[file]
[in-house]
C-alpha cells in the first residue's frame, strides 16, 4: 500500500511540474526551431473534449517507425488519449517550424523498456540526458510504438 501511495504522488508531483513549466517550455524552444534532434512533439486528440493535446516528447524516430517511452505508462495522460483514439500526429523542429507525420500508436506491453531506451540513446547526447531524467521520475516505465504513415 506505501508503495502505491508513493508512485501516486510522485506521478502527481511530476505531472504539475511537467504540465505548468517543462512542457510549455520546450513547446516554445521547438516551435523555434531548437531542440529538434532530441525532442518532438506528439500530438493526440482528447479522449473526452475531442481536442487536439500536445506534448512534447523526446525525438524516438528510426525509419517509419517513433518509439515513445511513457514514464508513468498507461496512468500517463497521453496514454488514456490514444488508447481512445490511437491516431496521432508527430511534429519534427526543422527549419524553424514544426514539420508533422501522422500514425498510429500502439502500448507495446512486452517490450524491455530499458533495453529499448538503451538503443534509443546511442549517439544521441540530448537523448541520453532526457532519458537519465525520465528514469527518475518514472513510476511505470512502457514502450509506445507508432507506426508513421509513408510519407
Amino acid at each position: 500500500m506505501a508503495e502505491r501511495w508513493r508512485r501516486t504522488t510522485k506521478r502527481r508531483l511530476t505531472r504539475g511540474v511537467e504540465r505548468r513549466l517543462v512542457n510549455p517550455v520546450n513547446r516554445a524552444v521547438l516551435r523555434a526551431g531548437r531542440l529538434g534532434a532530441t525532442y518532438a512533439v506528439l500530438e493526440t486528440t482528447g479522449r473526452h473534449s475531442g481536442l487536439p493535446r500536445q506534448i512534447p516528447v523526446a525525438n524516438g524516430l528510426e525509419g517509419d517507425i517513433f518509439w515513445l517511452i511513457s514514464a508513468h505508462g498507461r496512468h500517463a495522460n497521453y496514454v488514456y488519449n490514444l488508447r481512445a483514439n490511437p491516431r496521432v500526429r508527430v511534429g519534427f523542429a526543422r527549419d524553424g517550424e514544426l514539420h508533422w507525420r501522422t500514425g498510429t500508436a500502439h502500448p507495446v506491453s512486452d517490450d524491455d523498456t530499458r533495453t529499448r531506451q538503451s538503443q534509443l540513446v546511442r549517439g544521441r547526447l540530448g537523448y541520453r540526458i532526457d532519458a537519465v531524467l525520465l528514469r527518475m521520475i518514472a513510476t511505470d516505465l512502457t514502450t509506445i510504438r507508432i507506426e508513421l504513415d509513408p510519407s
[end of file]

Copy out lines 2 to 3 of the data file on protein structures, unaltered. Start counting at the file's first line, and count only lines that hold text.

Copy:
C-alpha cells in the first residue's frame, strides 16, 4: 500500500511540474526551431473534449517507425488519449517550424523498456540526458510504438 501511495504522488508531483513549466517550455524552444534532434512533439486528440493535446516528447524516430517511452505508462495522460483514439500526429523542429507525420500508436506491453531506451540513446547526447531524467521520475516505465504513415 506505501508503495502505491508513493508512485501516486510522485506521478502527481511530476505531472504539475511537467504540465505548468517543462512542457510549455520546450513547446516554445521547438516551435523555434531548437531542440529538434532530441525532442518532438506528439500530438493526440482528447479522449473526452475531442481536442487536439500536445506534448512534447523526446525525438524516438528510426525509419517509419517513433518509439515513445511513457514514464508513468498507461496512468500517463497521453496514454488514456490514444488508447481512445490511437491516431496521432508527430511534429519534427526543422527549419524553424514544426514539420508533422501522422500514425498510429500502439502500448507495446512486452517490450524491455530499458533495453529499448538503451538503443534509443546511442549517439544521441540530448537523448541520453532526457532519458537519465525520465528514469527518475518514472513510476511505470512502457514502450509506445507508432507506426508513421509513408510519407
Amino acid at each position: 500500500m506505501a508503495e502505491r501511495w508513493r508512485r501516486t504522488t510522485k506521478r502527481r508531483l511530476t505531472r504539475g511540474v511537467e504540465r505548468r513549466l517543462v512542457n510549455p517550455v520546450n513547446r516554445a524552444v521547438l516551435r523555434a526551431g531548437r531542440l529538434g534532434a532530441t525532442y518532438a512533439v506528439l500530438e493526440t486528440t482528447g479522449r473526452h473534449s475531442g481536442l487536439p493535446r500536445q506534448i512534447p516528447v523526446a525525438n524516438g524516430l528510426e525509419g517509419d517507425i517513433f518509439w515513445l517511452i511513457s514514464a508513468h505508462g498507461r496512468h500517463a495522460n497521453y496514454v488514456y488519449n490514444l488508447r481512445a483514439n490511437p491516431r496521432v500526429r508527430v511534429g519534427f523542429a526543422r527549419d524553424g517550424e514544426l514539420h508533422w507525420r501522422t500514425g498510429t500508436a500502439h502500448p507495446v506491453s512486452d517490450d524491455d523498456t530499458r533495453t529499448r531506451q538503451s538503443q534509443l540513446v546511442r549517439g544521441r547526447l540530448g537523448y541520453r540526458i532526457d532519458a537519465v531524467l525520465l528514469r527518475m521520475i518514472a513510476t511505470d516505465l512502457t514502450t509506445i510504438r507508432i507506426e508513421l504513415d509513408p510519407s